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As the first two coronavirus deaths were reported in the United States, California schools and universities were preparing for the potential that COVID-19 will disrupt learning and worry students and their parents.
Washington Gov. Jay Inslee declared a state of emergency. Two people died in Washington including a man in his 70s who lived in a nursing home in the Seattle suburb of Kirkland.
The Washington nursing home outbreak prompted calls for precautionary tactics at elder care facilities, because older people are at heightened risk for COVID-19, Kaiser Health News reports.
Earlier: The feds on Friday dropped efforts to house people with symptoms at Fairview Development Center in Costa Mesa. Costa Mesa’s city council had won a temporary court order blocking its use.
The California Department of Public Health said in a statement that Costa Mesa’s lawsuit blocking Fairview’s use came as hospital bed space “was critically needed.”
“Having people who are not sick occupying available hospital beds placed a burden on the health care system and limits critical access for patients in a time of great need.”
Presumably, the Fairview question could be revisited as the virus spreads.
A $50,000 loophole
Hope & Heritage is a warm, fuzzy and democratic-sounding name for a political action committee. It also reflects the reality that clever consultants readily find loopholes in campaign finance restrictions.
The catch: These committees are required to disclose top donors who give at least $50,000. If donors give, say, $49,000, their names need not be disclosed on the ads.
Hope & Heritage is spending heavily to promote Sylvia Rubio in her race for a Whittier-area Assembly seat. But some top donors are not disclosed on the mailers.
Why: One donor, Pharmaceutical Research & Manufacturers of America, gave $49,500, $500 below the disclosure threshold. Another, Fresenius Medical Care, which operates dialysis clinics, gave $45,000.
Trent Lange, of the California Clean Money Campaign, sponsored the 2017 transparency law:
“These examples of deceptively named campaign committees hiding their top funders by having them contribute $49,000 shows that we might have to revisit that threshold for local and legislative campaigns.”
As of Feb. 18, 600,057 Californians were registered as members of the American Independent Party, more than all other third parties combined. It grew by 18% since the November 2016 presidential election.
One was Tom McCown, a retired screenwriter in Los Angeles. No more.
Created to boost segregationist Alabama Gov. George Wallace’s 1968 presidential campaign, the American Independent Party is anti-abortion, pro-gun, and opposes same-sex marriage. It supported Donald Trump in 2016, and intends to do the same in 2020.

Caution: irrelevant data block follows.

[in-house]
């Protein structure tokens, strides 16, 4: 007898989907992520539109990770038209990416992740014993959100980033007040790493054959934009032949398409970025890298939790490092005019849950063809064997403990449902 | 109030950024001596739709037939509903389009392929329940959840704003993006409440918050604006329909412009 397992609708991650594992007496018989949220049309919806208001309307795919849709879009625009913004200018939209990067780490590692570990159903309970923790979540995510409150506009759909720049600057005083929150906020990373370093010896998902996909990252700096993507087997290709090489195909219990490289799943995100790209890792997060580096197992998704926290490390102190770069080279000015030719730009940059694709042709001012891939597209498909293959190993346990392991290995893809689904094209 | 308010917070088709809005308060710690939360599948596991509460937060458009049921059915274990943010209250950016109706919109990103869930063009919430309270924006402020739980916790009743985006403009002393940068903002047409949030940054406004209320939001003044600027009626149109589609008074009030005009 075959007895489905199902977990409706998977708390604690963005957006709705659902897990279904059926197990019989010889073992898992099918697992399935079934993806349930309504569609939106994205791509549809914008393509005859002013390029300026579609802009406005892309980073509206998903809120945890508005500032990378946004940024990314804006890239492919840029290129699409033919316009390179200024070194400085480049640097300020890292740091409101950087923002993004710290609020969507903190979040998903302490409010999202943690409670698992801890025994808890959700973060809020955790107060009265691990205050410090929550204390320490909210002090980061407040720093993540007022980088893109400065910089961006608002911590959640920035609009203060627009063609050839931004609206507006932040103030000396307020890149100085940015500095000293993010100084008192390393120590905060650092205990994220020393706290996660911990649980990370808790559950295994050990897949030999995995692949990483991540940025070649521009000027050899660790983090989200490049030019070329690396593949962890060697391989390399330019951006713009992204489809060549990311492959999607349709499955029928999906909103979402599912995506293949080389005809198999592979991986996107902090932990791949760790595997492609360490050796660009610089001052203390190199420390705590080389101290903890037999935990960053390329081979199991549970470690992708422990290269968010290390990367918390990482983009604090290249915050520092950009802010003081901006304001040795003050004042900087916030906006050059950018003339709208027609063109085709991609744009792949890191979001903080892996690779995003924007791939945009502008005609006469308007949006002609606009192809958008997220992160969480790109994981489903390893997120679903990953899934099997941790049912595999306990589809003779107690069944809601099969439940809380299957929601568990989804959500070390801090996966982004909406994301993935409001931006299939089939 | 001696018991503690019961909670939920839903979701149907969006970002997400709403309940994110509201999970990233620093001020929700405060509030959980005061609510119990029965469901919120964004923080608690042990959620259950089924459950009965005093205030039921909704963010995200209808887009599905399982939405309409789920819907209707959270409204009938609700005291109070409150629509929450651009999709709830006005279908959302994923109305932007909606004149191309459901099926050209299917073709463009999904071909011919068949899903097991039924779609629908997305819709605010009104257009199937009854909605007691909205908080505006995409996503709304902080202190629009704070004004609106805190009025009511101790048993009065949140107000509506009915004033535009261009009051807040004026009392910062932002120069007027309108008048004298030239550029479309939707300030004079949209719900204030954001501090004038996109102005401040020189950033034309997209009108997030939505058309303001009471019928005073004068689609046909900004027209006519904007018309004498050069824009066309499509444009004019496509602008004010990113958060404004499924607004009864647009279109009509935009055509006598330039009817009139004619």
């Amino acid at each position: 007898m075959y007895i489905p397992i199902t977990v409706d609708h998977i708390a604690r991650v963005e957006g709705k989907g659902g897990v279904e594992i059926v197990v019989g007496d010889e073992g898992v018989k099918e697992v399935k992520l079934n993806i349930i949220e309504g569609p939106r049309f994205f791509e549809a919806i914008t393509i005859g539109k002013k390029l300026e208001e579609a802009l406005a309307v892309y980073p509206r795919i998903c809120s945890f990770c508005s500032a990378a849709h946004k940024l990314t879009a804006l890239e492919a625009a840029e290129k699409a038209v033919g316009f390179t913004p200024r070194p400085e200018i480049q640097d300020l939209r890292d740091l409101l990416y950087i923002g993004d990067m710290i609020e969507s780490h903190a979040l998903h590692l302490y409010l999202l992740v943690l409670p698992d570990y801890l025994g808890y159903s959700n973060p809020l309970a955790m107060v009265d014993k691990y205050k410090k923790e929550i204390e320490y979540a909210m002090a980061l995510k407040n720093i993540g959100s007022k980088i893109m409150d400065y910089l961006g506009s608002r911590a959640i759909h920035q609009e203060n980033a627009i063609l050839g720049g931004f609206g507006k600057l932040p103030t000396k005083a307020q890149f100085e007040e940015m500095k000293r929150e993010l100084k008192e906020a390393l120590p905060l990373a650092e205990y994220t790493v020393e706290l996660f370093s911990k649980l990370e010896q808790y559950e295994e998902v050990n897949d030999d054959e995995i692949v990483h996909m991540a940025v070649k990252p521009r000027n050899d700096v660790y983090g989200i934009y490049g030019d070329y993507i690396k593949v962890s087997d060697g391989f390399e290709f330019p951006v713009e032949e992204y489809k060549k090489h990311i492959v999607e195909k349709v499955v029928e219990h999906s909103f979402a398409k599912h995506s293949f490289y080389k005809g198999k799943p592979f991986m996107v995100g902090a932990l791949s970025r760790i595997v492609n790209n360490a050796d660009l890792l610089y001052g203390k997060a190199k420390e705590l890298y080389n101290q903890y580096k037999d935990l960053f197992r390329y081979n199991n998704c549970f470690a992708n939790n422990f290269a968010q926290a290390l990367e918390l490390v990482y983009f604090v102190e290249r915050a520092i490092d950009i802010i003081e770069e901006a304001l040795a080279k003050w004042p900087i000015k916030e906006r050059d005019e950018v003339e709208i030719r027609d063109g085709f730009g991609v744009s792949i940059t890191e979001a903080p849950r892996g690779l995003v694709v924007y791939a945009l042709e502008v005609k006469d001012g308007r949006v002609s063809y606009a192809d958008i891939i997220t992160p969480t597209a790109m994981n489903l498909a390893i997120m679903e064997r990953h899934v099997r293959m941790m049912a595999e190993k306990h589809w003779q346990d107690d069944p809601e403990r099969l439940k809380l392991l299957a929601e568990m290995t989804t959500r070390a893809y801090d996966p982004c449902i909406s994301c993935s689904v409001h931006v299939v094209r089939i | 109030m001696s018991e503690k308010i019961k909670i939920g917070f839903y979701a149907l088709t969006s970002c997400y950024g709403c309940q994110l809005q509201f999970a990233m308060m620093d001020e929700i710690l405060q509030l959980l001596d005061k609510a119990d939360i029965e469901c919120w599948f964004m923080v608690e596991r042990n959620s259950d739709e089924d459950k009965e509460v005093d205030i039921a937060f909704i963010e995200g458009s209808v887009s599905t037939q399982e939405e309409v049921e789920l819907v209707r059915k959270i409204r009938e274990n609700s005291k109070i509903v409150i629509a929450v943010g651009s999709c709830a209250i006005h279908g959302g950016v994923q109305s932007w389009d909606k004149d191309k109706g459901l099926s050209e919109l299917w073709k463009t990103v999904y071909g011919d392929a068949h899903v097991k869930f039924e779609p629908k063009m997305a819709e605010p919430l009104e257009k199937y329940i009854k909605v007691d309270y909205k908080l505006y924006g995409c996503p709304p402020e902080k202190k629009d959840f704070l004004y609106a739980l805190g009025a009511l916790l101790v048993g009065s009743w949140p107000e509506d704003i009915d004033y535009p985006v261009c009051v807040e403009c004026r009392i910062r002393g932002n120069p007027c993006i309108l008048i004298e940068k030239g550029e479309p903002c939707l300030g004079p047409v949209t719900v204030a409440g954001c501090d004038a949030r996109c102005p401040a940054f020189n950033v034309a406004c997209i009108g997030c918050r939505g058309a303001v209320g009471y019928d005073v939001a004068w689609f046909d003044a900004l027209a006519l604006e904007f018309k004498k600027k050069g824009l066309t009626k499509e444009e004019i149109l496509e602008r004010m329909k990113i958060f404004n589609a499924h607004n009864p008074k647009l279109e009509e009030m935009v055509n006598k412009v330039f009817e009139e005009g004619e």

McCown and Istruck up an email exchange, and I asked him why he was an AIP member.
McCown told me he signed up for the Vacaville-based American Independent Party in 2016 when he could not bring himself to vote for either Trump or Hillary Clinton.
I took the liberty of sending him an L.A. Times story about the AIP, and he responded:
On Saturday, McCown went to his polling place in L.A. with a mission. Poll workers initially were confused about how to handle his situation. He finally managed to change his registration to no-party preference, get a crossover ballot, and cast his vote:
Gov. Gavin Newsom, an early endorser of U.S. Sen. Kamala Harris’ ill-fated run for president, won’t say whom he is voting for in Tuesday’s Democratic presidential primary.
Not so First Partner Jennifer Siebel Newsom:
“Please think about your wives, your mothers, your sisters and your daughters. Vote your conscience, not what the pundits and the billionaires are telling you to do. Because Sen. Elizabeth Warren is electable.”
Oh, and Schwarzenegger terminated CalMatters’ Jakob Lazzaro.
Photo of the Day
Then-Gov. Arnold Schwarzenegger had a smoking tent where he would fire up his cigars in the courtyard outside the governor’s suite of Capitol offices.
Jerry Brown had a few tables and chairs, austere.
Gov. Gavin Newsom, father of four, is in the process of installing a playground. It’s donated by Too Small to Fail, an organization whose leadership includes Salesforce founder Marc Benioff, and Jim Steyer, along with his brother, Tom.
Vicky Waters, Newsom’s spokeswoman: “Many of the governor’s office staff members are working parents, and having a welcoming environment where children can both play and learn at the same time, is very important to the governor.”
Commentary at CalMatters
Robin Swanson, Democratic strategist: Unless the Democratic nominee and Democratic Party find a candidate who connects with voters on an emotional level and creates a brand that sticks, we’re looking at another four years of a president who has mastered the con like no other.
Dan Walters, CalMatters: California officials want Californians to buy more zero-emission cars and use mass transit more to reduce greenhouse gas emissions, but so far Californians are not cooperating.